After ChatGPT and GPT-4, the disruptive potential of artificial intelligence is impossible to ignore. Here’s how to navigate the changes now under way.
The future is here and about to get much more evenly distributed. After years in the laboratory and on the movie lot, artificial intelligence is real, and ready for its close-up.
Unless you’ve been living under a rock, you have heard of ChatGPT and GPT-4. You have probably played around with it. Your kids certainly have. So, what now? Anybody can see that AI has become incredibly powerful. To imagine that it does not change everything is simply a failure of imagination. But how, precisely, is it going to impact our work, our lives, our world? And how can it be leveraged for positive outcomes?
We are on the cusp of a moment of momentous change. A period which will fill the history books – or perhaps the history downloads or chip implants – of the future. A period in which your future is unwritten but depends on what you, with your corporate and personal hats on, do next.
In 2017, I co-authored a book with Malcolm Frank and Paul Roehrig, called What to Do When Machines Do Everything, which set out a corporate playbook for executives looking to leverage the incredible power of the nascent machine-learning techniques that were then just emerging. Now, six years later, with technology that has developed and is maturing fast, I offer this AI survival guide – a framework made up of six steps to help you and your organization (and your loved ones) think about how to navigate terra digitalis incognita.
The territory is new and unknown and there are no published maps available, so you must create your own. Take a tip from the French in the Seven Years’ War and hire or commission scouts to head out into the woods and find what is there – what natural resources, what predators, what potential points of fortification. In 2023, that means establishing a handpicked task force of some of your best in-house technologists to explore the raft of AI technologies and products that are emerging daily (hourly, in fact), speaking with analysts and academics who have had early access to said tools, and contracting with consultants who understand your business processes and can align them against new relevant tools. It means feverishly reading everything from the MIT Technology Review to the subreddit on machine learning (reddit.com/r/sml). Lastly, and most importantly, it means walking the via regia of AI, going to the kings of this new world. Leaders should be knocking on the door – metaphorically, or even better, literally – of 3180 18th Street, San Francisco, California, to understand what OpenAI can do for them.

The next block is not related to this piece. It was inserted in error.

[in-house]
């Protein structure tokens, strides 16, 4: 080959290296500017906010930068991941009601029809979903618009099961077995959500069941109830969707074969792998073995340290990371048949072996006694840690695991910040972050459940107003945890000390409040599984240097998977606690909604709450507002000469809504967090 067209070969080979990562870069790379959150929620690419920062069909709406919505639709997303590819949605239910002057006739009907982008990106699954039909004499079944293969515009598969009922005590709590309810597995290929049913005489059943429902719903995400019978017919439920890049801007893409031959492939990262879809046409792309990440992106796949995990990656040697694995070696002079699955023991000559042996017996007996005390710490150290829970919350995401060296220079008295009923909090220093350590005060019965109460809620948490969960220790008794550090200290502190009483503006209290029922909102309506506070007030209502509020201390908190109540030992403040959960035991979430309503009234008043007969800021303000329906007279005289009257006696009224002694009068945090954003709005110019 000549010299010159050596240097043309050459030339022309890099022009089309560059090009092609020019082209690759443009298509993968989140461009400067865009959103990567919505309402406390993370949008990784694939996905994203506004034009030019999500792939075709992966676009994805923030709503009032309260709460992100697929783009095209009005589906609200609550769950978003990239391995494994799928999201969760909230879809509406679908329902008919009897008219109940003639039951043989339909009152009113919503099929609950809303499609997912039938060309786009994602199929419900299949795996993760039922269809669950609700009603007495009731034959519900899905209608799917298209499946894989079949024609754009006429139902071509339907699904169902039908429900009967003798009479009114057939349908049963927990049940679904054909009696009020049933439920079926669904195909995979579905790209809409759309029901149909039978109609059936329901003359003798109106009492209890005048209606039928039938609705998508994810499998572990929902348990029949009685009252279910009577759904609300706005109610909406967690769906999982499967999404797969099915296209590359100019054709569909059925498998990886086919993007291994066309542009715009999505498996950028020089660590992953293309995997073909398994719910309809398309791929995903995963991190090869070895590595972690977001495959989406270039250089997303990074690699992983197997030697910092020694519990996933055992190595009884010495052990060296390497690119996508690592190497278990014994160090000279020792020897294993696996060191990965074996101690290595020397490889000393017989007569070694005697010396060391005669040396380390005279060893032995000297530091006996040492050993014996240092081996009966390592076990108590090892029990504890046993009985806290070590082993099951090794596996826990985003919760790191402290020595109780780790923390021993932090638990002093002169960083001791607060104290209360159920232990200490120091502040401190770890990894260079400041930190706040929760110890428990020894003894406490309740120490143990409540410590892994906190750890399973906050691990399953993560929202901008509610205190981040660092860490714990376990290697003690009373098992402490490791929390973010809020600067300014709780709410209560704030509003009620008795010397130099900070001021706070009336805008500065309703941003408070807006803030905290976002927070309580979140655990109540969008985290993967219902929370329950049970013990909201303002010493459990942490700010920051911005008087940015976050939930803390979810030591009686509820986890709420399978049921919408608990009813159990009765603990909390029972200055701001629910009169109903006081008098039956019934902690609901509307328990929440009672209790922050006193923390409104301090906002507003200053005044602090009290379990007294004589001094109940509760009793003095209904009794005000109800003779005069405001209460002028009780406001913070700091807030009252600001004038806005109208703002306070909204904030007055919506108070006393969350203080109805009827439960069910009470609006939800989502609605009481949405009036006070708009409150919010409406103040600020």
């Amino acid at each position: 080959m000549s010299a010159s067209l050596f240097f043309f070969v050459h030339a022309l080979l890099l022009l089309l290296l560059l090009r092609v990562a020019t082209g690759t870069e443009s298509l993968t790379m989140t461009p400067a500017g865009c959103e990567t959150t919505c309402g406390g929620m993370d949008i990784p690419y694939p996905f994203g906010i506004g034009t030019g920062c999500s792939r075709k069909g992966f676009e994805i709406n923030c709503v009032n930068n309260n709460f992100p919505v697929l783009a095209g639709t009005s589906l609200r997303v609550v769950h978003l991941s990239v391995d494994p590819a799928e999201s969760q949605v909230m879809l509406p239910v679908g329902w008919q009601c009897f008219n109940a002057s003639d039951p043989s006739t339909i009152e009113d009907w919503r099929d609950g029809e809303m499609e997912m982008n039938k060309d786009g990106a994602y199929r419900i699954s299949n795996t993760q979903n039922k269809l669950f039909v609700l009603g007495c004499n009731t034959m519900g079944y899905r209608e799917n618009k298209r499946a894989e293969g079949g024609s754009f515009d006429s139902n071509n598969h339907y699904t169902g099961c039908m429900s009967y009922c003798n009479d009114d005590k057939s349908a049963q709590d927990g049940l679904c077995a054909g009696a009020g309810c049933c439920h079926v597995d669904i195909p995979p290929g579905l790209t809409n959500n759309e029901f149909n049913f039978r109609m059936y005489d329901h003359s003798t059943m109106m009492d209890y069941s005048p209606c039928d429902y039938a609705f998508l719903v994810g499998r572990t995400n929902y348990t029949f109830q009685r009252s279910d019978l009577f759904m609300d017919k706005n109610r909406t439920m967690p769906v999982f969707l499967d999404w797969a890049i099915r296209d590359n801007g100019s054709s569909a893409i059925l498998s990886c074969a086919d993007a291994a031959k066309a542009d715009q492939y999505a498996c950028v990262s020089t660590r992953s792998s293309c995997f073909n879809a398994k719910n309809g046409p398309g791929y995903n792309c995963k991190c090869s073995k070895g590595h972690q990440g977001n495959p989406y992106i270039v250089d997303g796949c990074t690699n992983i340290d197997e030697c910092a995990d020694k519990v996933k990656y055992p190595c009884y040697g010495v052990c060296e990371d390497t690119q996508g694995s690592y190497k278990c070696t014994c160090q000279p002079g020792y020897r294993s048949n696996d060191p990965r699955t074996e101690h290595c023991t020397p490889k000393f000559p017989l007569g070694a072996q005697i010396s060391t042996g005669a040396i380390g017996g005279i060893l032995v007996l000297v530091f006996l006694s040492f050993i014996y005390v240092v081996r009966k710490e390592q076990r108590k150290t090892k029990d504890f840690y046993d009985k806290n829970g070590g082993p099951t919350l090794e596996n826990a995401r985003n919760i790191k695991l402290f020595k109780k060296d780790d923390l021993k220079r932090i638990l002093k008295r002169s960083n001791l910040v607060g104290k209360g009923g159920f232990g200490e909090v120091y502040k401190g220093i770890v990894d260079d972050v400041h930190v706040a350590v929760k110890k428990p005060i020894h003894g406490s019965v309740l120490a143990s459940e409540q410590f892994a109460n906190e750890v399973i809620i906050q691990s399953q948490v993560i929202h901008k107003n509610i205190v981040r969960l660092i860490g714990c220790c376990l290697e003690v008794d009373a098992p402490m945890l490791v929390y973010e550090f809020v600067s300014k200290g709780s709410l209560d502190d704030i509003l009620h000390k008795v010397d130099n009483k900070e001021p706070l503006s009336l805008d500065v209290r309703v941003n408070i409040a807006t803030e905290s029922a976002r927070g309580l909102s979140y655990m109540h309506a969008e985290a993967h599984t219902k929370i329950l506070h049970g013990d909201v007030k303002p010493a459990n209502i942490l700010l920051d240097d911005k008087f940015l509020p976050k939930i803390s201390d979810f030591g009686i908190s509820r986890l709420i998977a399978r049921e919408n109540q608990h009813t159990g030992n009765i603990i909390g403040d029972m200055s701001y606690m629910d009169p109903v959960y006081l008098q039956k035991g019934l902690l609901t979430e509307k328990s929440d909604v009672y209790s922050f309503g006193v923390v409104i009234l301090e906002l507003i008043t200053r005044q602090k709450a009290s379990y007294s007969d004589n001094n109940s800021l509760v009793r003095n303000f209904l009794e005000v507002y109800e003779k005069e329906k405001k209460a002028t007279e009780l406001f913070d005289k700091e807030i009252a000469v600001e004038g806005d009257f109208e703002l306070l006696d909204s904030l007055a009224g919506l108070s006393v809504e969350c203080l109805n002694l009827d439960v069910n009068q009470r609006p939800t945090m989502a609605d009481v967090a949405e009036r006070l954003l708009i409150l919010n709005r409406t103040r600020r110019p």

It is incumbent upon you to understand what is going on with AI. Now. Not next quarter. Now. Without a map, you are – and have – lost.
“Whoever becomes the leader in this sphere will rule the world.” Vladimir Putin’s ominous 2017 words, spoken in the context of geopolitical turmoil, are – uncomfortable as this may be – entirely applicable as a description of the competitive AI battles that exist between commercial organizations.
Whichever company becomes the leader in this sphere will rule the world.
However, while a small number of companies will undoubtedly have a leadership position in AI as it continues to develop (Google over recent years, Microsoft potentially in the next few), anti-monopoly competition laws will likely prevent any one company from completely controlling AI. Rather, several companies will be dominant players. If it is at all possible, your company should be one of them. In every previous phase of technological development, the developers of the primo tool of the age have stood as Colossi of all they survey; Whitney and the cotton gin, Watt and the steam engine, Stephenson and the locomotive, Mercedes, Benz, Ford and the automobile, Gates and the graphical user interface Now.
The surest way to be a master of the coming universe is to be a developer of AI technology – be it directly yourselves, in partnership with others, in consortia, or through investment funding. The development of large language models (LLMs), the heart of AI, will continue to be the purview of a small number of very specialized software engineering firms for the foreseeable future, but the integration and customization of those LLMs with other component technologies and processes – ones your company may have expertise in – will allow your technology to be a component of the broader, more complex ‘engine’ that AI will become.
This possibility will be open to many companies in many different technology areas (including user interfaces, digital avatars, integration, hosting, managed services) and many different business domain areas (including AI for wealth management, for medical diagnostics, for education, and so on.) The closer your organization can get to the source of proprietary leading-edge AI creation, the better.
To paraphrase Kevin Kelly, the founding editor of Wired, the future of your work is “X + AI,” where ‘X’ is whatever it is that you do, and ‘AI’ is, well, AI. That simple motto captures a profound insight – that adding AI to your job as a coder, a doctor, a teacher, an executive, a chief executive – and to your product or service, as a car manufacturer, a bank, an insurance company, an online gaming company – is the route to the next performance threshold available to you.